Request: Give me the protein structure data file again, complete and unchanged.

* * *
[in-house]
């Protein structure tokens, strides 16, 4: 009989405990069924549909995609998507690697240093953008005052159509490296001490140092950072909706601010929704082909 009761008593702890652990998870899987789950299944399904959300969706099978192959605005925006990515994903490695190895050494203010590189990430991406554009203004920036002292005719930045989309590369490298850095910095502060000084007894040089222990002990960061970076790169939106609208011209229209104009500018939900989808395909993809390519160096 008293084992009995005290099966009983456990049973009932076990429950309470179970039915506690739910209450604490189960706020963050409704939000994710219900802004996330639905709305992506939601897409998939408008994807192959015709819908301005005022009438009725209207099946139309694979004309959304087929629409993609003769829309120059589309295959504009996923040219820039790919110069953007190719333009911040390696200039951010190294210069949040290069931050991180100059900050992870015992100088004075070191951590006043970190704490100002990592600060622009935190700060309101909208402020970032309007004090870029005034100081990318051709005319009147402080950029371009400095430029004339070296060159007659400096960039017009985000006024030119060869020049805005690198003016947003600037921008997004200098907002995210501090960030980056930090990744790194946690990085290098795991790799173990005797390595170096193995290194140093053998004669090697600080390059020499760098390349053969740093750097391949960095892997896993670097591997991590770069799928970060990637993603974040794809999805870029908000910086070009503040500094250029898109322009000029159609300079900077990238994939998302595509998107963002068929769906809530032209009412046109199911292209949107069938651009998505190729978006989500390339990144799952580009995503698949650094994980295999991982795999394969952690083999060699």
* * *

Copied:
[in-house]
């Protein structure tokens, strides 16, 4: 009989405990069924549909995609998507690697240093953008005052159509490296001490140092950072909706601010929704082909 009761008593702890652990998870899987789950299944399904959300969706099978192959605005925006990515994903490695190895050494203010590189990430991406554009203004920036002292005719930045989309590369490298850095910095502060000084007894040089222990002990960061970076790169939106609208011209229209104009500018939900989808395909993809390519160096 008293084992009995005290099966009983456990049973009932076990429950309470179970039915506690739910209450604490189960706020963050409704939000994710219900802004996330639905709305992506939601897409998939408008994807192959015709819908301005005022009438009725209207099946139309694979004309959304087929629409993609003769829309120059589309295959504009996923040219820039790919110069953007190719333009911040390696200039951010190294210069949040290069931050991180100059900050992870015992100088004075070191951590006043970190704490100002990592600060622009935190700060309101909208402020970032309007004090870029005034100081990318051709005319009147402080950029371009400095430029004339070296060159007659400096960039017009985000006024030119060869020049805005690198003016947003600037921008997004200098907002995210501090960030980056930090990744790194946690990085290098795991790799173990005797390595170096193995290194140093053998004669090697600080390059020499760098390349053969740093750097391949960095892997896993670097591997991590770069799928970060990637993603974040794809999805870029908000910086070009503040500094250029898109322009000029159609300079900077990238994939998302595509998107963002068929769906809530032209009412046109199911292209949107069938651009998505190729978006989500390339990144799952580009995503698949650094994980295999991982795999394969952690083999060699």